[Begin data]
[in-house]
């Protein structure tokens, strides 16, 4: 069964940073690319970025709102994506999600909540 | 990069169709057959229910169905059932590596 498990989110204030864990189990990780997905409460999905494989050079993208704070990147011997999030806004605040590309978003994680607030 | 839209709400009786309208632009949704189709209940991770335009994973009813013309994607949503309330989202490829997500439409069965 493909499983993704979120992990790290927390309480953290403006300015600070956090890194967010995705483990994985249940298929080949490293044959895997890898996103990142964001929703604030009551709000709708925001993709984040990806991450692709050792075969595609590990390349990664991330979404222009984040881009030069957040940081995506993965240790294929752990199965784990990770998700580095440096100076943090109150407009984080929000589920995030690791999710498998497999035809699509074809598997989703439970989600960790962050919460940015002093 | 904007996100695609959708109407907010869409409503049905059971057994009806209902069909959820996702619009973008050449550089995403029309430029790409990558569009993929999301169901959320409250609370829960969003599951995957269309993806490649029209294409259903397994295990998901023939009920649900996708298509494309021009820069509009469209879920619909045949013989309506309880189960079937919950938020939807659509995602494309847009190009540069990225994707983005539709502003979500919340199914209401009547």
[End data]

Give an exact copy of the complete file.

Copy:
[in-house]
């Protein structure tokens, strides 16, 4: 069964940073690319970025709102994506999600909540 | 990069169709057959229910169905059932590596 498990989110204030864990189990990780997905409460999905494989050079993208704070990147011997999030806004605040590309978003994680607030 | 839209709400009786309208632009949704189709209940991770335009994973009813013309994607949503309330989202490829997500439409069965 493909499983993704979120992990790290927390309480953290403006300015600070956090890194967010995705483990994985249940298929080949490293044959895997890898996103990142964001929703604030009551709000709708925001993709984040990806991450692709050792075969595609590990390349990664991330979404222009984040881009030069957040940081995506993965240790294929752990199965784990990770998700580095440096100076943090109150407009984080929000589920995030690791999710498998497999035809699509074809598997989703439970989600960790962050919460940015002093 | 904007996100695609959708109407907010869409409503049905059971057994009806209902069909959820996702619009973008050449550089995403029309430029790409990558569009993929999301169901959320409250609370829960969003599951995957269309993806490649029209294409259903397994295990998901023939009920649900996708298509494309021009820069509009469209879920619909045949013989309506309880189960079937919950938020939807659509995602494309847009190009540069990225994707983005539709502003979500919340199914209401009547």